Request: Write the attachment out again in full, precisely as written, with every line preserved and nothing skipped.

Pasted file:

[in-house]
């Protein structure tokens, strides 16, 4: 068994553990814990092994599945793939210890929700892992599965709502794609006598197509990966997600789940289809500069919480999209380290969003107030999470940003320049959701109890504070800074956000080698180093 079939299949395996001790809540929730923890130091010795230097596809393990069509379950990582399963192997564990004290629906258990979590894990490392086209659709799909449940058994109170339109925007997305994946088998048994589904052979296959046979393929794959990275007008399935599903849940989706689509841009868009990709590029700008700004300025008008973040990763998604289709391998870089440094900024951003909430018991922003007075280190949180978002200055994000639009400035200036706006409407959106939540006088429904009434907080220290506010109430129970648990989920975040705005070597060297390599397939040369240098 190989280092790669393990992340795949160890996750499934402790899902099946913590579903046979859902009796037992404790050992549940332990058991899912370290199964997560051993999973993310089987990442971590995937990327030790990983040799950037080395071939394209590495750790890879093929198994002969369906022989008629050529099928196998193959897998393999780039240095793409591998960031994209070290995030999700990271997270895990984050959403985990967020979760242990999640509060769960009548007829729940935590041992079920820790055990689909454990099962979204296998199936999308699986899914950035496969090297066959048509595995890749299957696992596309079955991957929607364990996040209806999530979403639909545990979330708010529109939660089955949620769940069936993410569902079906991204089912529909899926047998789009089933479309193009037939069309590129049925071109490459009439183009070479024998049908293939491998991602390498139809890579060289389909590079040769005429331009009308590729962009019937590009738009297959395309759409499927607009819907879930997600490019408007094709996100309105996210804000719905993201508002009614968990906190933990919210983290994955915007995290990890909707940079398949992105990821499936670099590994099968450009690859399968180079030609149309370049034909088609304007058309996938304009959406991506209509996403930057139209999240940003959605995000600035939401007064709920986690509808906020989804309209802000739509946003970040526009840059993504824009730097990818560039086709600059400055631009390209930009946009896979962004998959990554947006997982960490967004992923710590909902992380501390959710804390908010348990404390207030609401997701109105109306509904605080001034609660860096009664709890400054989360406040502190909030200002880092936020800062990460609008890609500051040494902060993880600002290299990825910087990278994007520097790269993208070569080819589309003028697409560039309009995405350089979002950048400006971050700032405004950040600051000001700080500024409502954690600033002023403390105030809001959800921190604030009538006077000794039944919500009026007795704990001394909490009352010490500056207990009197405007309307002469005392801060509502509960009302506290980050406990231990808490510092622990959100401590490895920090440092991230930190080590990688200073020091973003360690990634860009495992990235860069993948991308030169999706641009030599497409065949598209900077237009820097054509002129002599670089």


[in-house]
């Protein structure tokens, strides 16, 4: 068994553990814990092994599945793939210890929700892992599965709502794609006598197509990966997600789940289809500069919480999209380290969003107030999470940003320049959701109890504070800074956000080698180093 079939299949395996001790809540929730923890130091010795230097596809393990069509379950990582399963192997564990004290629906258990979590894990490392086209659709799909449940058994109170339109925007997305994946088998048994589904052979296959046979393929794959990275007008399935599903849940989706689509841009868009990709590029700008700004300025008008973040990763998604289709391998870089440094900024951003909430018991922003007075280190949180978002200055994000639009400035200036706006409407959106939540006088429904009434907080220290506010109430129970648990989920975040705005070597060297390599397939040369240098 190989280092790669393990992340795949160890996750499934402790899902099946913590579903046979859902009796037992404790050992549940332990058991899912370290199964997560051993999973993310089987990442971590995937990327030790990983040799950037080395071939394209590495750790890879093929198994002969369906022989008629050529099928196998193959897998393999780039240095793409591998960031994209070290995030999700990271997270895990984050959403985990967020979760242990999640509060769960009548007829729940935590041992079920820790055990689909454990099962979204296998199936999308699986899914950035496969090297066959048509595995890749299957696992596309079955991957929607364990996040209806999530979403639909545990979330708010529109939660089955949620769940069936993410569902079906991204089912529909899926047998789009089933479309193009037939069309590129049925071109490459009439183009070479024998049908293939491998991602390498139809890579060289389909590079040769005429331009009308590729962009019937590009738009297959395309759409499927607009819907879930997600490019408007094709996100309105996210804000719905993201508002009614968990906190933990919210983290994955915007995290990890909707940079398949992105990821499936670099590994099968450009690859399968180079030609149309370049034909088609304007058309996938304009959406991506209509996403930057139209999240940003959605995000600035939401007064709920986690509808906020989804309209802000739509946003970040526009840059993504824009730097990818560039086709600059400055631009390209930009946009896979962004998959990554947006997982960490967004992923710590909902992380501390959710804390908010348990404390207030609401997701109105109306509904605080001034609660860096009664709890400054989360406040502190909030200002880092936020800062990460609008890609500051040494902060993880600002290299990825910087990278994007520097790269993208070569080819589309003028697409560039309009995405350089979002950048400006971050700032405004950040600051000001700080500024409502954690600033002023403390105030809001959800921190604030009538006077000794039944919500009026007795704990001394909490009352010490500056207990009197405007309307002469005392801060509502509960009302506290980050406990231990808490510092622990959100401590490895920090440092991230930190080590990688200073020091973003360690990634860009495992990235860069993948991308030169999706641009030599497409065949598209900077237009820097054509002129002599670089």